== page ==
Skip to content

Latest Stories

Top Stories

Your take: What would you prioritize to reverse divisiveness and increase social cohesion?

Your take: What would you prioritize to reverse divisiveness and increase social cohesion?
Orbon Alija/Getty Images

Our question: What three things would you prioritize to reverse divisiveness and alienation trends and increase social cohesion in the United States?

This question resonated with our readers based on the number of responses we received.

Not surprisingly the focus was as different as we are as Americans. Some focused on how the government works and how to improve elections. Some focused on how citizens can be better informed (the Fairness Doctrine was cited by many) and become involved. And others offered suggestions on how to create better understanding that gives us the ability to come together as a nation. Yet more pointed to civics education for students and adults. Here are a few of the many responses we received, and some have been edited for length.

As a high school student, I believe that the social cohesion of tomorrow starts with the youth of today. Keeping this perspective in mind, here are my three main points: 1. Civics education is vital to keeping our nation together. I am a firm believer that our country lacks balanced, equitable civics education. I actually wrote a speech about this subject recently. 2. Beyond public schools, we need to prioritize extracurricular activities that encourage healthy public speaking habits, like a speech, debate and Constitution team. 3. Kids must get involved in local and regional initiatives to fight for the opportunity to talk to people of differing opinions. From my personal experience, I have not been encouraged by many teachers to reach out to people I disagree with, and that's something we need to fight for. Robert Hamblin

Sign up for The Fulcrum newsletter

1. Shared experiences among diverse groups. This is certainly not a new concept, but I think the conversation around this is often shallow. Shared experiences — such as learning a new hobby — among diverse groups of people are essential to social cohesion. However, a few challenges arise; namely that cities are often so segregated that it can be a challenge to actually bring diverse people together.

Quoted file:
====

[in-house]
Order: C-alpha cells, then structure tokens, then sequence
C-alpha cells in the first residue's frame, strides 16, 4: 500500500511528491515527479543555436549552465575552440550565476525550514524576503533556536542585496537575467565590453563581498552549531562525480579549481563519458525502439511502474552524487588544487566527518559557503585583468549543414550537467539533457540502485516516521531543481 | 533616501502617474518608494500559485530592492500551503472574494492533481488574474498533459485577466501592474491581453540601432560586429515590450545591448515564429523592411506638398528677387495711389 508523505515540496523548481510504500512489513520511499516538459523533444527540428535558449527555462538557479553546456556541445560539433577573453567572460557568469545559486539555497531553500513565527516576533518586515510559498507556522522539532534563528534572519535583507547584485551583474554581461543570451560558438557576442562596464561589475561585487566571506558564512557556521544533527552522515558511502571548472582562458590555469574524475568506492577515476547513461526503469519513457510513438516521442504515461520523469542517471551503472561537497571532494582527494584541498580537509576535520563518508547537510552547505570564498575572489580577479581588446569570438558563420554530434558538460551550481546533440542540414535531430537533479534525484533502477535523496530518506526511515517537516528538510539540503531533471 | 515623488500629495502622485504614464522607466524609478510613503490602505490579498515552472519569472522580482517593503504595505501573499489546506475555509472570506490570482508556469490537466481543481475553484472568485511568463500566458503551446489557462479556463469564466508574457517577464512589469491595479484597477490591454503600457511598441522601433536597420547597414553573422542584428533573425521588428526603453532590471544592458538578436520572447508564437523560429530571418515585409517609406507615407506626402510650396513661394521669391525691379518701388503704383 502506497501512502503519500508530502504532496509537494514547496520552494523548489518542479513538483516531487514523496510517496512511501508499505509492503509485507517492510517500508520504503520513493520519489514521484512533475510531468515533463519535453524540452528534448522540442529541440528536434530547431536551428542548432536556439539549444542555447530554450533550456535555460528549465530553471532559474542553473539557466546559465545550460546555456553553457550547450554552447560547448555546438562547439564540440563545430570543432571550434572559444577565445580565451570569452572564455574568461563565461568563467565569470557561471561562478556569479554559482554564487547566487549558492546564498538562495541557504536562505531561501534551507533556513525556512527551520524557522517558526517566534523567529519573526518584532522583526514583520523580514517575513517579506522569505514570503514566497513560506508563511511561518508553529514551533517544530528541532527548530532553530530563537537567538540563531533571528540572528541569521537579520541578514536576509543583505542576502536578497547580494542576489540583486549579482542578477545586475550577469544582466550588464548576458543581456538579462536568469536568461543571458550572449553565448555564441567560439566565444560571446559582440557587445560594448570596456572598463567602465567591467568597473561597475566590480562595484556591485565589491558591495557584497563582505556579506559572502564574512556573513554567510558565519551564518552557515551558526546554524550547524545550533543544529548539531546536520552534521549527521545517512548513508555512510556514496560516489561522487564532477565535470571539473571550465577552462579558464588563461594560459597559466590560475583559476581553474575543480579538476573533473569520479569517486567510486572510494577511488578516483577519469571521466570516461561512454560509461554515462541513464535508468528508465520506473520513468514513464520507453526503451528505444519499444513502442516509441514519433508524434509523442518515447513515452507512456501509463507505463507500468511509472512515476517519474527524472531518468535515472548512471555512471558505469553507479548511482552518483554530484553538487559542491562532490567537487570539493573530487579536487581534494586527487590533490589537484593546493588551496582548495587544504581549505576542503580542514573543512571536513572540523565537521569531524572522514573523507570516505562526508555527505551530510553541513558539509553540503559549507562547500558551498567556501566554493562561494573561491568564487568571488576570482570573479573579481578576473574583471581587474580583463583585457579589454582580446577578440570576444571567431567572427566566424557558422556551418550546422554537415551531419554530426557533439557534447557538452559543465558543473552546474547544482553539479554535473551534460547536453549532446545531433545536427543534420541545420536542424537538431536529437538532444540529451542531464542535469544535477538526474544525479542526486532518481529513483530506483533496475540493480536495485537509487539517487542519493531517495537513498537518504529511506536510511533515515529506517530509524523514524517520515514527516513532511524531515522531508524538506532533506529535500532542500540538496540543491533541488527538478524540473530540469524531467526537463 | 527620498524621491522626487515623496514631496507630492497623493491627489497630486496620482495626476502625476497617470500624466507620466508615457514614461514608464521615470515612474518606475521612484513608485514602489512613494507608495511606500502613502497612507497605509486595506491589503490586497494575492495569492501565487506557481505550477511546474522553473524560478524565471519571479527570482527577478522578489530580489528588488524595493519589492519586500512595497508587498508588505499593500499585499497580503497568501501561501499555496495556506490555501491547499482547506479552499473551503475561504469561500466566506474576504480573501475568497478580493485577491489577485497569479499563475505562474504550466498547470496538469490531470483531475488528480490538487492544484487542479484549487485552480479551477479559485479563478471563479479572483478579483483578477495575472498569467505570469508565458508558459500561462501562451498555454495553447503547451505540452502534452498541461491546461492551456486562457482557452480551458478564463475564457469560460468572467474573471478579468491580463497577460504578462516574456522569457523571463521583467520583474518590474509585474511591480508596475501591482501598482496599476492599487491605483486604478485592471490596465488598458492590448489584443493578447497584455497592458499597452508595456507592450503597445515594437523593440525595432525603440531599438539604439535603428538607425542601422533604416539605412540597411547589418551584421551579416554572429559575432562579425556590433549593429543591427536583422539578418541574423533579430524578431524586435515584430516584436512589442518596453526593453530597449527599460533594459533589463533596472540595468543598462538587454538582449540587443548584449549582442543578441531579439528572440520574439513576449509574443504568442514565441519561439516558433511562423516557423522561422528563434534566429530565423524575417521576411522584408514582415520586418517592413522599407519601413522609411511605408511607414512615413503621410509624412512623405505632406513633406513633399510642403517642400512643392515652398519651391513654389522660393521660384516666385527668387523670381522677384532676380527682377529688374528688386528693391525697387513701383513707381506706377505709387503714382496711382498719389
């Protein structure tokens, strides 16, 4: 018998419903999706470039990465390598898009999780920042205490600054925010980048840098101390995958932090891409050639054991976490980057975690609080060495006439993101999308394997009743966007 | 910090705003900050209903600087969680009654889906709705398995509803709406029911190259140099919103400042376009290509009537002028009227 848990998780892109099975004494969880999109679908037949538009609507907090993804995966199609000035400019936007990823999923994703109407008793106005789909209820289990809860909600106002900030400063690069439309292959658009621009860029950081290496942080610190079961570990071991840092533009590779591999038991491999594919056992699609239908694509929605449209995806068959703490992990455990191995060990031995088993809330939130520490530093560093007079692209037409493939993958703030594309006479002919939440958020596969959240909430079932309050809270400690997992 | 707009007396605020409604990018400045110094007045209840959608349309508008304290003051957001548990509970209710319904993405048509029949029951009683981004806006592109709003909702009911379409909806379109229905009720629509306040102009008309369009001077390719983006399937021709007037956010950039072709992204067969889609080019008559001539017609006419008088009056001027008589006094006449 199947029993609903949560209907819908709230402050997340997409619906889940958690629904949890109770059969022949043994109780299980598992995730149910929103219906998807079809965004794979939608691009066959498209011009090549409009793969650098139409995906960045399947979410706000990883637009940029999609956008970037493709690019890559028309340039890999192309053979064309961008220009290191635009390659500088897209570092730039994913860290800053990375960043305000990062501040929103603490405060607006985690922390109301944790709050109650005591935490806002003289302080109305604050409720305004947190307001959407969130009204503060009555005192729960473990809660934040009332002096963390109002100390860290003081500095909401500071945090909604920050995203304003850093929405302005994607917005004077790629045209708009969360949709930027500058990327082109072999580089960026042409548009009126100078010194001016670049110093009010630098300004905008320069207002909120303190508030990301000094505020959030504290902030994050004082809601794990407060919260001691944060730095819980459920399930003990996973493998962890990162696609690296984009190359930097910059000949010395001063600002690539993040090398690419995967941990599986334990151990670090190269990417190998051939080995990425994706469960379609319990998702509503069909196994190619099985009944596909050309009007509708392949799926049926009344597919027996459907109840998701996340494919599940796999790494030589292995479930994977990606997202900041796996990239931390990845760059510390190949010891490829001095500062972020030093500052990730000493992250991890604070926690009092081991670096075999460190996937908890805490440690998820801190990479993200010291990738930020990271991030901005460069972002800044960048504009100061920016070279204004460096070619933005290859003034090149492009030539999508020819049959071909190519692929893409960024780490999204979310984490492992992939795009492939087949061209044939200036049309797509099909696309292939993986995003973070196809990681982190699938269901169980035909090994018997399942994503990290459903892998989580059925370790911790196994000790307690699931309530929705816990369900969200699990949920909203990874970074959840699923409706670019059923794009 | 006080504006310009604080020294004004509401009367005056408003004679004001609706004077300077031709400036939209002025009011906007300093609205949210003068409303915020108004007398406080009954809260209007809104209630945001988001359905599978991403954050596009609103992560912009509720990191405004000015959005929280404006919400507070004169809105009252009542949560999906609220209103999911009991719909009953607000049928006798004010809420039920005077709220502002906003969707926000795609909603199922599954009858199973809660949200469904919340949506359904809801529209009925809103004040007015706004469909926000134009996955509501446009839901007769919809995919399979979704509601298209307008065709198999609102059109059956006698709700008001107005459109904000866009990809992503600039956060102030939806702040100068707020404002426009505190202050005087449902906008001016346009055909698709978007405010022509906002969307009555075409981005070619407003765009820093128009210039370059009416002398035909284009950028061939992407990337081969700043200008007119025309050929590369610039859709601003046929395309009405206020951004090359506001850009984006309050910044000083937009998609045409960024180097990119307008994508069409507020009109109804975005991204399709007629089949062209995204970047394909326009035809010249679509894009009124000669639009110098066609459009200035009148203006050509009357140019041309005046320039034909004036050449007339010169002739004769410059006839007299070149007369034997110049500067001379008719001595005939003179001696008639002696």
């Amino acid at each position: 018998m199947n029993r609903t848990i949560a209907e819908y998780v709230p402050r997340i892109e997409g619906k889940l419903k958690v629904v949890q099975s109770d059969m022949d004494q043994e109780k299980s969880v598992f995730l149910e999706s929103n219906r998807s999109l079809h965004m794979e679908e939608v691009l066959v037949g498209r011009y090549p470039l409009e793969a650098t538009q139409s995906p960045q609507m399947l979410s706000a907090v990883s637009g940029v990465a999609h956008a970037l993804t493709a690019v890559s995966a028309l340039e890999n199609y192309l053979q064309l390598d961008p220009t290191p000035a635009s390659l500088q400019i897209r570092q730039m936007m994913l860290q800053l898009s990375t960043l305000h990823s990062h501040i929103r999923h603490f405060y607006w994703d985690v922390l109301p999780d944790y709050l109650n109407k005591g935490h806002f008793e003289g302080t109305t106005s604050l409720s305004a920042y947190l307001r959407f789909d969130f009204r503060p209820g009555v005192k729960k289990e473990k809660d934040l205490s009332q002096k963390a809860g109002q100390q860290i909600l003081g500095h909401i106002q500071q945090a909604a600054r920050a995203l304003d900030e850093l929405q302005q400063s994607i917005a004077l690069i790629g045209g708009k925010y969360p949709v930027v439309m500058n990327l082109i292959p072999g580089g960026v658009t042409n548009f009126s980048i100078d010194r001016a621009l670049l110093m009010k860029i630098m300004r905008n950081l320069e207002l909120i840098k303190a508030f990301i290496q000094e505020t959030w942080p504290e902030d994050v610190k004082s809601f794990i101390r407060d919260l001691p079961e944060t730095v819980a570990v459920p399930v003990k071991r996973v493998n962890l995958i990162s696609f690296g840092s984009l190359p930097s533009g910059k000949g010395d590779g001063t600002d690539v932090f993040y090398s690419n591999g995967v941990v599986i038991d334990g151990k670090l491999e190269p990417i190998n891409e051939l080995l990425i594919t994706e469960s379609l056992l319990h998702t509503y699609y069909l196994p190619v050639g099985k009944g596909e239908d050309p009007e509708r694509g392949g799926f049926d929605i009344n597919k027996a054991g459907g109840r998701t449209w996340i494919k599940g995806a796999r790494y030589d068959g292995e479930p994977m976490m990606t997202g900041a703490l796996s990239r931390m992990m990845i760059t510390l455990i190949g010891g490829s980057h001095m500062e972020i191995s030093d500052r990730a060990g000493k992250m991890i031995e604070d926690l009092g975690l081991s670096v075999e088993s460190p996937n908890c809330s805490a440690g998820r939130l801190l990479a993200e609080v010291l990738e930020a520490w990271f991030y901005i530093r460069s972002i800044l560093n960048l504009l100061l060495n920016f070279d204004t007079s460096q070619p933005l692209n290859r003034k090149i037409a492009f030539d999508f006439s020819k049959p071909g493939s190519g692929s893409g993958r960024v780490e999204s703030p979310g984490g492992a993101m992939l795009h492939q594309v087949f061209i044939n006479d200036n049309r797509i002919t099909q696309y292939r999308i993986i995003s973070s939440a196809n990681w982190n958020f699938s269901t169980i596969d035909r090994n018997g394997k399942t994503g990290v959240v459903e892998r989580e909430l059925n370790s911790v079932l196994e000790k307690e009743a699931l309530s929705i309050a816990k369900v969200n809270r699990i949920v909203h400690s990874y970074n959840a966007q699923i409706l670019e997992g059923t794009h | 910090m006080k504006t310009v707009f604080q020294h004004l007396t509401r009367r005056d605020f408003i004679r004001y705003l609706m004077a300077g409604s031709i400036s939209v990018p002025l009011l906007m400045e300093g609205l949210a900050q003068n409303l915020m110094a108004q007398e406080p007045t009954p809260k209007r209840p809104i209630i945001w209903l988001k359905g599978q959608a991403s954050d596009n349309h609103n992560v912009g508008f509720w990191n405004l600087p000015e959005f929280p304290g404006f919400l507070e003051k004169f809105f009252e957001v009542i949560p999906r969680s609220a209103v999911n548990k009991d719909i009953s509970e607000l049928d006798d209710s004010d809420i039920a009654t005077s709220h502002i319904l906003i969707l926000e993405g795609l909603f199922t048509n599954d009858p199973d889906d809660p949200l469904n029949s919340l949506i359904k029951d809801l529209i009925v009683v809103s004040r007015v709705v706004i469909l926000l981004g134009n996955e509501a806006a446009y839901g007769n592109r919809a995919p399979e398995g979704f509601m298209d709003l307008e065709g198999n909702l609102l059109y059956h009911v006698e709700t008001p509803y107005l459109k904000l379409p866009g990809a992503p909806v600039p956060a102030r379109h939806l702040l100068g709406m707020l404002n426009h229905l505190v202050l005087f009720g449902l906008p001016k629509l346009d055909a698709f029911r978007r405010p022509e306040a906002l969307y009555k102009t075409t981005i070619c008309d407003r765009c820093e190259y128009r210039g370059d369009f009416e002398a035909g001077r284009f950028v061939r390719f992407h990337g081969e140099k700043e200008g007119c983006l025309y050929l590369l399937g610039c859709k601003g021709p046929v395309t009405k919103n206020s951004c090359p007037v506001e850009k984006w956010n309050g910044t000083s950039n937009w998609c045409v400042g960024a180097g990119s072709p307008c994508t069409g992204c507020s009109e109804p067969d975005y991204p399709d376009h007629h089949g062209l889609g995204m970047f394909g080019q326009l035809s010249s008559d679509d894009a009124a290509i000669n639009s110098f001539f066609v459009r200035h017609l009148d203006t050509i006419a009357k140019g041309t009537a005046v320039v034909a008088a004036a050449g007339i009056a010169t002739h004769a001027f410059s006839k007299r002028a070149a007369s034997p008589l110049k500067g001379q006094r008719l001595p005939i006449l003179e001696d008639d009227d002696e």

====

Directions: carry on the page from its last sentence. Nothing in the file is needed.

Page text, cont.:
2. Spaces to gather. The second thing that is then needed are welcoming spaces such as libraries, parks, community centers and other places — that are high-quality, convenient and accessible venues. These spaces must extend an invite to all — from the most affluent to the most vulnerable, and to people from across the spectrum of political ideologies. In light of the pandemic, we also recognize that digital spaces are also becoming increasingly important.

3. Amplifying stories (people), initiatives and ideologies that embrace understanding others, bridging & belonging, and civic health. Shamichael Hallman

Three things that I would prioritize are:

1.Establishing a basic needs agenda in our country.

2.Teaching courses in creolization theory.

3.And teaching people how to develop a “Founder’s mentality” when looking at this nation’s development.

Pedro Silva

I’d love to think of ways to get people out of their homes/off their screens and working on projects in the community together for a common good.